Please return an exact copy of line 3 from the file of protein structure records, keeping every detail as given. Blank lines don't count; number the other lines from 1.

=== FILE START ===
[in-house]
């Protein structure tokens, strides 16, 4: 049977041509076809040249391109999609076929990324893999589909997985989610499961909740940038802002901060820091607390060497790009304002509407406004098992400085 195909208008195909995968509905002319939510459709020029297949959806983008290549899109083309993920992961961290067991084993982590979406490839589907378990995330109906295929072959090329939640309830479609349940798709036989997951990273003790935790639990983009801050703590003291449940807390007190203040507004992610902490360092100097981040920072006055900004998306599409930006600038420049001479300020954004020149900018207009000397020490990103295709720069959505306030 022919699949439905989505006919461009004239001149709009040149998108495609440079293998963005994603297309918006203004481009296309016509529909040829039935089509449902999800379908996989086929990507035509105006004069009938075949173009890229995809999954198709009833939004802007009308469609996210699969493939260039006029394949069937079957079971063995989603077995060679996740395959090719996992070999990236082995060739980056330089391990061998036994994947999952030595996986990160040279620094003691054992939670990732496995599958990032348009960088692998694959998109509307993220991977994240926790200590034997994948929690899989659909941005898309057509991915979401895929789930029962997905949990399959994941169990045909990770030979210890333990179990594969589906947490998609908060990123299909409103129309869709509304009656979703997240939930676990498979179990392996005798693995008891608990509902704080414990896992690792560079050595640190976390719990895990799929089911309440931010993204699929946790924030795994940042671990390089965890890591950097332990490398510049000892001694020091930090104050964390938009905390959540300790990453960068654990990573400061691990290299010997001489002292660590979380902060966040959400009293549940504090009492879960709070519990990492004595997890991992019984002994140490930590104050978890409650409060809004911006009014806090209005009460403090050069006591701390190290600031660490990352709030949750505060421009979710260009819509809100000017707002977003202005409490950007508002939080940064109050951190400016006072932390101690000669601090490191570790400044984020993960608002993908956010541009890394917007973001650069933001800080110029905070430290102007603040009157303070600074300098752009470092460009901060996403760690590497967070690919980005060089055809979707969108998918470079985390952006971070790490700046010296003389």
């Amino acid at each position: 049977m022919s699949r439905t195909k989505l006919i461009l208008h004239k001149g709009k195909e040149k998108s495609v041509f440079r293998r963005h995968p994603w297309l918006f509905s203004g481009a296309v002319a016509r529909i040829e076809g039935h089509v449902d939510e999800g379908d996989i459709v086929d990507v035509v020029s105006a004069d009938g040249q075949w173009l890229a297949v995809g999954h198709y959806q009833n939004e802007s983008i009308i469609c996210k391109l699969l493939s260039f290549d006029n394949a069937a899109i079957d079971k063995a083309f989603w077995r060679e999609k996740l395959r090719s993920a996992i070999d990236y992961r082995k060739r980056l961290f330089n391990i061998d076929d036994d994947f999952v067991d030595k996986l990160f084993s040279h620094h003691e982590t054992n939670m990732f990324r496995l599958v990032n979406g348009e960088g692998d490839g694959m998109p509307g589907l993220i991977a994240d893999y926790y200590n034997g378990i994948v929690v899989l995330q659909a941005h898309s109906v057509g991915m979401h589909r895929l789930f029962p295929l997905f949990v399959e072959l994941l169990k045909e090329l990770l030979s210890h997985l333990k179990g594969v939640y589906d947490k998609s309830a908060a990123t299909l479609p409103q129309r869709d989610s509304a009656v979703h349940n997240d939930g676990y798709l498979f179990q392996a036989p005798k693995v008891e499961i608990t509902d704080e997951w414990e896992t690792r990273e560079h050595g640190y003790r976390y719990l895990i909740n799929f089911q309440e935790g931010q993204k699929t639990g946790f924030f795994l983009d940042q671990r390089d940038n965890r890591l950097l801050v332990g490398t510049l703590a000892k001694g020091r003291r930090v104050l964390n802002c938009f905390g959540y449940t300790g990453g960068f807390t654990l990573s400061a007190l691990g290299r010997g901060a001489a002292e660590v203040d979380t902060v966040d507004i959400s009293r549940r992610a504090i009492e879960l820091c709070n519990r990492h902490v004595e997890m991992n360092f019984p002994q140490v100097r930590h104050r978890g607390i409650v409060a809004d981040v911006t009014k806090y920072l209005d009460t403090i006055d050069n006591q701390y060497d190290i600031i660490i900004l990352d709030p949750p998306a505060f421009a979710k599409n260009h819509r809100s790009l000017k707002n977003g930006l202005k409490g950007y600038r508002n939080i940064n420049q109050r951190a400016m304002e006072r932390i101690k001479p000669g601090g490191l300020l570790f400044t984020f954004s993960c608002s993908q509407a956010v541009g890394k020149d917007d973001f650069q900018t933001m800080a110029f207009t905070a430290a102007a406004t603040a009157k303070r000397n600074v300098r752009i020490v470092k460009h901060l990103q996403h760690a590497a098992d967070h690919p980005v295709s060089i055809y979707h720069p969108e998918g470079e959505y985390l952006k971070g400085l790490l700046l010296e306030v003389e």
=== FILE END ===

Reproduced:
């Amino acid at each position: 049977m022919s699949r439905t195909k989505l006919i461009l208008h004239k001149g709009k195909e040149k998108s495609v041509f440079r293998r963005h995968p994603w297309l918006f509905s203004g481009a296309v002319a016509r529909i040829e076809g039935h089509v449902d939510e999800g379908d996989i459709v086929d990507v035509v020029s105006a004069d009938g040249q075949w173009l890229a297949v995809g999954h198709y959806q009833n939004e802007s983008i009308i469609c996210k391109l699969l493939s260039f290549d006029n394949a069937a899109i079957d079971k063995a083309f989603w077995r060679e999609k996740l395959r090719s993920a996992i070999d990236y992961r082995k060739r980056l961290f330089n391990i061998d076929d036994d994947f999952v067991d030595k996986l990160f084993s040279h620094h003691e982590t054992n939670m990732f990324r496995l599958v990032n979406g348009e960088g692998d490839g694959m998109p509307g589907l993220i991977a994240d893999y926790y200590n034997g378990i994948v929690v899989l995330q659909a941005h898309s109906v057509g991915m979401h589909r895929l789930f029962p295929l997905f949990v399959e072959l994941l169990k045909e090329l990770l030979s210890h997985l333990k179990g594969v939640y589906d947490k998609s309830a908060a990123t299909l479609p409103q129309r869709d989610s509304a009656v979703h349940n997240d939930g676990y798709l498979f179990q392996a036989p005798k693995v008891e499961i608990t509902d704080e997951w414990e896992t690792r990273e560079h050595g640190y003790r976390y719990l895990i909740n799929f089911q309440e935790g931010q993204k699929t639990g946790f924030f795994l983009d940042q671990r390089d940038n965890r890591l950097l801050v332990g490398t510049l703590a000892k001694g020091r003291r930090v104050l964390n802002c938009f905390g959540y449940t300790g990453g960068f807390t654990l990573s400061a007190l691990g290299r010997g901060a001489a002292e660590v203040d979380t902060v966040d507004i959400s009293r549940r992610a504090i009492e879960l820091c709070n519990r990492h902490v004595e997890m991992n360092f019984p002994q140490v100097r930590h104050r978890g607390i409650v409060a809004d981040v911006t009014k806090y920072l209005d009460t403090i006055d050069n006591q701390y060497d190290i600031i660490i900004l990352d709030p949750p998306a505060f421009a979710k599409n260009h819509r809100s790009l000017k707002n977003g930006l202005k409490g950007y600038r508002n939080i940064n420049q109050r951190a400016m304002e006072r932390i101690k001479p000669g601090g490191l300020l570790f400044t984020f954004s993960c608002s993908q509407a956010v541009g890394k020149d917007d973001f650069q900018t933001m800080a110029f207009t905070a430290a102007a406004t603040a009157k303070r000397n600074v300098r752009i020490v470092k460009h901060l990103q996403h760690a590497a098992d967070h690919p980005v295709s060089i055809y979707h720069p969108e998918g470079e959505y985390l952006k971070g400085l790490l700046l010296e306030v003389e």